5s fear their inner scarcity means they hold no value and have nothing to offer. They fill the emptiness with mental clutter. But their objectivity is a gift to others. Their ability to listen and remain detached makes them excellent counselors. They won’t allow personal feelings or bias to enter their evaluation or taint their advice. Detachment is both their gift and their curse. 5s can mature by realizing wisdom requires authentic life experience, not just book learning. Since they think before they act (or do not act at all), forcing themselves to become involved in things on a physical level is good practice for them. They can learn to allow mysteries to just exist, without feeling the need to dissect them. Falling in love can be a life-transforming experience for them that break down the barriers they keep up between their heart and other people. They must learn to experience the outer world and act against their natural compulsion to do nothing. They should remind themselves that mistakes are not life-shattering, but part of the learning process of being “a real boy/girl.” They must remain on their guard against their own arrogance and conceit, and remember that the school of “hard knocks” known as life has value too. They should open up to others a little, then a little more, as they become comfortable with the idea. It’s also important for them to express their emotions instead of keeping them locked in the “silent chamber of the soul.” The 5 needs to feel safe, wanted, and of value… and they will find these things once they stop hiding.
Avaraice and Pathological Detachment
The ‘avarice’ of the 5 is about ‘holding back’ and ‘holding in.’ It is a fearful grasping, in the belief that letting go would cause catastrophe. The 5 ‘hoards’ emotions, energy, resources, and self, out of a fear and experience of impending impoverishment. The 5 ‘gives up too easily,’ living a life of resignation and avoidance. Because of this, a 5 clutches at oneself—jealously and possessively guarding their inner life, effort, and resources. They hold back and fall into self-control by clinging at the present without embracing the future.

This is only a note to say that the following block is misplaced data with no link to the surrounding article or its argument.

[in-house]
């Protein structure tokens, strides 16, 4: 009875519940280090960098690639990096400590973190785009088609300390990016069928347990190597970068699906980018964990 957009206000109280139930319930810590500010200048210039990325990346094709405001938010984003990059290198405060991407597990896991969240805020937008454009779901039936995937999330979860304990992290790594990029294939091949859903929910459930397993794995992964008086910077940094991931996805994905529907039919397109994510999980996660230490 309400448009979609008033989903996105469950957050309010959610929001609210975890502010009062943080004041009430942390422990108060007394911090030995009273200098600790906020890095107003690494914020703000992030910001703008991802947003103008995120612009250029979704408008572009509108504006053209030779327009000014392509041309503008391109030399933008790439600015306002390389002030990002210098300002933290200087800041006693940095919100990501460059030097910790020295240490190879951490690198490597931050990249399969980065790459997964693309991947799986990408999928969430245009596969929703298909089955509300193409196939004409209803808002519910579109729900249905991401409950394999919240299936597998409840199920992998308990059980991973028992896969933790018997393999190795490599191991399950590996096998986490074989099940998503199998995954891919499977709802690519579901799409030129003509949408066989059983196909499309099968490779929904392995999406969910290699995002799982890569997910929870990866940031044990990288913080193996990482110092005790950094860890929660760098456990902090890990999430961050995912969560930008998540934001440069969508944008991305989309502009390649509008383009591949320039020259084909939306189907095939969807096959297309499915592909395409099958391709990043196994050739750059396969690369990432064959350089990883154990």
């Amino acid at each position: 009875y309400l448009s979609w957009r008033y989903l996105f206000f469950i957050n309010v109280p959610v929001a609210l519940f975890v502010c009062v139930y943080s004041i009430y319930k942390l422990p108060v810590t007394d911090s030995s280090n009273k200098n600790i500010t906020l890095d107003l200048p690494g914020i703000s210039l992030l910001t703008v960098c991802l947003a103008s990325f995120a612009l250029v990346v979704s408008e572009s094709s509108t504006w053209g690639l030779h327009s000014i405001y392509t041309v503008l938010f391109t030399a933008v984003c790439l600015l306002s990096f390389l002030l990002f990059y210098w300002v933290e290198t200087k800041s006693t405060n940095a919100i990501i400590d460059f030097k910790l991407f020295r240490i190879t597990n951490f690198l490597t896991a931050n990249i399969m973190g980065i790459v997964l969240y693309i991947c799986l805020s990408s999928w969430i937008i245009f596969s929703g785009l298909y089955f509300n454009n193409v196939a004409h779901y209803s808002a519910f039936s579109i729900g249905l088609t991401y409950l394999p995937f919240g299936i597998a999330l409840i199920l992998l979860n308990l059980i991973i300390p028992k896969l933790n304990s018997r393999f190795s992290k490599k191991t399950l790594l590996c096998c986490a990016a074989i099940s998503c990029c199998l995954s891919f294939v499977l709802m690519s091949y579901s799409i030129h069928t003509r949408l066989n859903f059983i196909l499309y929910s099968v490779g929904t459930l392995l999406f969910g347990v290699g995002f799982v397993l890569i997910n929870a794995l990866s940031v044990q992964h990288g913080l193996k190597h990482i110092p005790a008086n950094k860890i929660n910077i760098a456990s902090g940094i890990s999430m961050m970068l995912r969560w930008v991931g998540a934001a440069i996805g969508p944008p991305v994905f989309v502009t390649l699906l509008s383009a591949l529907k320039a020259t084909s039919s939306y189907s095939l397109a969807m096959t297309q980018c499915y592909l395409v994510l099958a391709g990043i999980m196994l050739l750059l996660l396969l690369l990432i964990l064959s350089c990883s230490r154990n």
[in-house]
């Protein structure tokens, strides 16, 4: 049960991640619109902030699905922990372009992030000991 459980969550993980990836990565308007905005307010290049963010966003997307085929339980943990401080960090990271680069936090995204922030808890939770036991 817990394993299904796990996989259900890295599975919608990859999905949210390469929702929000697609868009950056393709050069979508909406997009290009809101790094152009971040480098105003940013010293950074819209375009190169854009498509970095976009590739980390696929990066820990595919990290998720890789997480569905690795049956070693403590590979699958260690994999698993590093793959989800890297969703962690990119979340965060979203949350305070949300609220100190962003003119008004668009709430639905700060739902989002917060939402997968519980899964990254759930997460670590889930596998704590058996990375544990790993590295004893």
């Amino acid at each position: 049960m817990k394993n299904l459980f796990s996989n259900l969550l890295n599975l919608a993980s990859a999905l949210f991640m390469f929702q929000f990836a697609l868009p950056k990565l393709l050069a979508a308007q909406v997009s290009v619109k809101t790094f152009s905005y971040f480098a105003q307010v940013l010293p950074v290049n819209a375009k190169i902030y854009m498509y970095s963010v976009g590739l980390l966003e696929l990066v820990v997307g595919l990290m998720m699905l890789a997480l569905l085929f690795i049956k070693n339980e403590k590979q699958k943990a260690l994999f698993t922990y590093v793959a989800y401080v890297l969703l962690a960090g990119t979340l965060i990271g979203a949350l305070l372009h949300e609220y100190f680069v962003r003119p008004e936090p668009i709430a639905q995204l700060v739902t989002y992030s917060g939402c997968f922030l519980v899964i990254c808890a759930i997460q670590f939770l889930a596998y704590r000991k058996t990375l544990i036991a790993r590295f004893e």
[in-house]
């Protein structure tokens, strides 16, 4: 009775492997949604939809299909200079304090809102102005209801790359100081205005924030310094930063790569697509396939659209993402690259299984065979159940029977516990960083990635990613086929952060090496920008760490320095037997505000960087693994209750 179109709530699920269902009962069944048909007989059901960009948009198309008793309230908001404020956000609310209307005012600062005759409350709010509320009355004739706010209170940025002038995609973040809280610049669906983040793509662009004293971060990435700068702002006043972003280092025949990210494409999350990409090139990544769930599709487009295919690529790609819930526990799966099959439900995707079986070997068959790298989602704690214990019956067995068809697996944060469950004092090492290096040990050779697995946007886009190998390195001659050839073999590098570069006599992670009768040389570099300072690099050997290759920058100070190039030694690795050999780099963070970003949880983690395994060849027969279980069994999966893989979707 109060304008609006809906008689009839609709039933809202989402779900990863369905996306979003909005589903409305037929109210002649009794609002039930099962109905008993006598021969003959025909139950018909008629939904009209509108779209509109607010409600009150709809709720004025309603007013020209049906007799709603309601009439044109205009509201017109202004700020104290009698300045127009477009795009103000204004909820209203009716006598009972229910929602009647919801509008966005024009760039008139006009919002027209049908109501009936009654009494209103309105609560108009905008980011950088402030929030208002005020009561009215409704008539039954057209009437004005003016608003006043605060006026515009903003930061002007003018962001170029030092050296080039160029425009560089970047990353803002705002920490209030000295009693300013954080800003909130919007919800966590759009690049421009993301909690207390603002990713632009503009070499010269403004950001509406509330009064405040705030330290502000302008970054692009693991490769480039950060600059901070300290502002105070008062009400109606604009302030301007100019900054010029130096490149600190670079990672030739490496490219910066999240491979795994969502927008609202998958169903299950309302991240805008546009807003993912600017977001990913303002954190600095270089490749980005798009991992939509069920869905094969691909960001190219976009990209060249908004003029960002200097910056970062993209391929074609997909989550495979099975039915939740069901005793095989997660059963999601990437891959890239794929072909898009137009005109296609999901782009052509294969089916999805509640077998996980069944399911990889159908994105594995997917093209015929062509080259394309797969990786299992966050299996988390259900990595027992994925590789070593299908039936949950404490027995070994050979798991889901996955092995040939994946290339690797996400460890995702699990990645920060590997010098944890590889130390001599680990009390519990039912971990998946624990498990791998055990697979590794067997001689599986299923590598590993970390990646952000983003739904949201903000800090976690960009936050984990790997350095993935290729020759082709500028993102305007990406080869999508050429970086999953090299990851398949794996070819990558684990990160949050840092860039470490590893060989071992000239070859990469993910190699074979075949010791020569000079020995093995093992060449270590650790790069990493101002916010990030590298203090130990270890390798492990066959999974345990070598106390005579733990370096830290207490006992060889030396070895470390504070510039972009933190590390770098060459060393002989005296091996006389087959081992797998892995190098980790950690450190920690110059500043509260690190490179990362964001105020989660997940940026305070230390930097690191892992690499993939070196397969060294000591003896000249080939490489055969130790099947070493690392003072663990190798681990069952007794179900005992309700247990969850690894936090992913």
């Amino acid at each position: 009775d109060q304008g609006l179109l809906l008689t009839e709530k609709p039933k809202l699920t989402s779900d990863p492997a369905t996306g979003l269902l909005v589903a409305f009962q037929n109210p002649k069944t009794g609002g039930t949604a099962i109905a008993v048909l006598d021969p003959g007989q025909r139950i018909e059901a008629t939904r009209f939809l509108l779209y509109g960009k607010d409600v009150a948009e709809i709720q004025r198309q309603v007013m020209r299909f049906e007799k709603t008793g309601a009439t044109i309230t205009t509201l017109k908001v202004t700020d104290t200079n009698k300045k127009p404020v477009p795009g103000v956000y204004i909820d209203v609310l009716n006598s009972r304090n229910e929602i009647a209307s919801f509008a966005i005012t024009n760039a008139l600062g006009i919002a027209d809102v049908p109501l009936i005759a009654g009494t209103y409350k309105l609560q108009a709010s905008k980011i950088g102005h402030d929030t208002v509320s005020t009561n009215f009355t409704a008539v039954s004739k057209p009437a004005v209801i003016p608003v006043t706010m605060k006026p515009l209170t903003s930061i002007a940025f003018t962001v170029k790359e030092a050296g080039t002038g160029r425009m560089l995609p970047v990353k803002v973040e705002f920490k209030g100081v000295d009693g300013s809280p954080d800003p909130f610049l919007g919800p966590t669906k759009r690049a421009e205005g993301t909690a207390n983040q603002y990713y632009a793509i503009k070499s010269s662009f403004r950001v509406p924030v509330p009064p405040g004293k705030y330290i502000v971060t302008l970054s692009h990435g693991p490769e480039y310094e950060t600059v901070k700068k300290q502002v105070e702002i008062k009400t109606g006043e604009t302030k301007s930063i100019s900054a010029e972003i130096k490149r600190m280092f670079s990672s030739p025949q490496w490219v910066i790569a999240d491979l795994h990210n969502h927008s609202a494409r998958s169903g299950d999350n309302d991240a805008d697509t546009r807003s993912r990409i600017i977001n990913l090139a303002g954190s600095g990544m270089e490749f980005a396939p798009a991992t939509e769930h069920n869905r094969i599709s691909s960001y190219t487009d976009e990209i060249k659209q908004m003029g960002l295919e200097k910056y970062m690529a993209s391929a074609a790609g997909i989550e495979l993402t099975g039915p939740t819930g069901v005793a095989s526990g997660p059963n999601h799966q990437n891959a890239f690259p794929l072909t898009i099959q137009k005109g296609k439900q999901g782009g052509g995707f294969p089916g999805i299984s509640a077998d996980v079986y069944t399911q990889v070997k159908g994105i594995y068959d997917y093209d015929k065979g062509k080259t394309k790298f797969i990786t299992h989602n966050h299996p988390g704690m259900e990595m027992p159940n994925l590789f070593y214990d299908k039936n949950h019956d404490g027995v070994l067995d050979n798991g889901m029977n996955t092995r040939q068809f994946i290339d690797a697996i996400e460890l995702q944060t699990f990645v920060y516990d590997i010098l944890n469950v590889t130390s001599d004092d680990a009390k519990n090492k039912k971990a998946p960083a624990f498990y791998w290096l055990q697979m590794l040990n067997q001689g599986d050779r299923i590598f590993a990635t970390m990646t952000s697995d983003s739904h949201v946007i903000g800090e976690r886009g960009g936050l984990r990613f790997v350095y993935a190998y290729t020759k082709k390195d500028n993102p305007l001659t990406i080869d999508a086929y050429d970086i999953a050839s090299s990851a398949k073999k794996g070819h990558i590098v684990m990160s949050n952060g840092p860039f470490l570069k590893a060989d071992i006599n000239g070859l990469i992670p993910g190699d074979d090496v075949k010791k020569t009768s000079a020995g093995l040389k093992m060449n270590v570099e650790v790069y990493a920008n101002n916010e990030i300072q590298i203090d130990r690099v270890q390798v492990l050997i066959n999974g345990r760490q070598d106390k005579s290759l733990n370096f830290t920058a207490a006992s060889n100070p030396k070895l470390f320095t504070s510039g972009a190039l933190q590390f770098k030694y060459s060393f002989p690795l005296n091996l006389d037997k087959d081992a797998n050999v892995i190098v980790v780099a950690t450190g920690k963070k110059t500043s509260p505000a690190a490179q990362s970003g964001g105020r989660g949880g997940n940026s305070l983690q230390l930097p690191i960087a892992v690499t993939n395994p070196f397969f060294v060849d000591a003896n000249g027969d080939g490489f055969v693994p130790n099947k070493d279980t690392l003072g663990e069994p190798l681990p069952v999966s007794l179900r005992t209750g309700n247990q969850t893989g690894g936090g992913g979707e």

The 5 is the thinking type that avoids action. It seeks to minimize its own needs and claims. They identify with an overwhelmed, guilt-ridden super ego. Their inner polarity is between pathological detachment and holding on. The 5 hides their neediness behind a stoic veil of indifference, resignation, and renunciation. They are detached, withdrawn, and obsessive. They have an increased capacity for experiencing all kinds of things without being able to speak of them. They retain them inwardly and are prone to self-blame. The 5 is aloof, and can be unsociable, quiet, reserved, humorless, timid, shy with fine feelings, sensitive, nervous, excitable, fond of nature and books, pliable, kindly, honest, indifferent, or silent.
The 5 possesses a strange polarity between hypersensitivity and insensitivity. It may be one or the other in the individual 5, or shift from the former into the latter, from extreme sensitivity into apathy. To protect their fine and vulnerable feelings, the 5 adopts a protective self-distancing to conceal their vulnerable, nervous sensitivity. The 5 may close the shutters of their life to exist in a dream-life, fantastic, poor in deeds, but rich in thought. They seek loneliness to ‘spin themselves into the silk of their own souls.’ They have an immediate response to outside (over) stimulation.
Some traits of the 5 include: overly fast reactions, love of privacy, mental over-intensity, hyper-focus, apprehensiveness, secrecy of feelings, emotional restraint, inhibited social manners, resistance to habit and routines, hatred of noise / restrained speech, resistance to alcohol and other depressant drugs, need of solitude when troubled.
The 5 is ‘introverted’ in that it directly goes inside itself to avoid the outer world. They feel different from others, more detached and ‘at a distance.’ The 5 gets stuck and block their life process by moving away from people and conflicts into “detachment.” They withdraw from the inner battlefield of emotion and declare themselves uninterested. The 5 musters an attitude of ‘don’t care’ that allows him to feel less bothered by his inner conflicts and achieve inner peace. The 5 does this through resignation, or settling for an absence of conflict.
The 5 relegates themselves to being an ‘onlooker’ to their own life and that of others; to an eternal ‘watcher’ standing on the sidelines but never ready or interested in engagement. The 5 is astute because of this, but touched by none of their own experiences. They do not actively take part in life and unconsciously refuse to do so.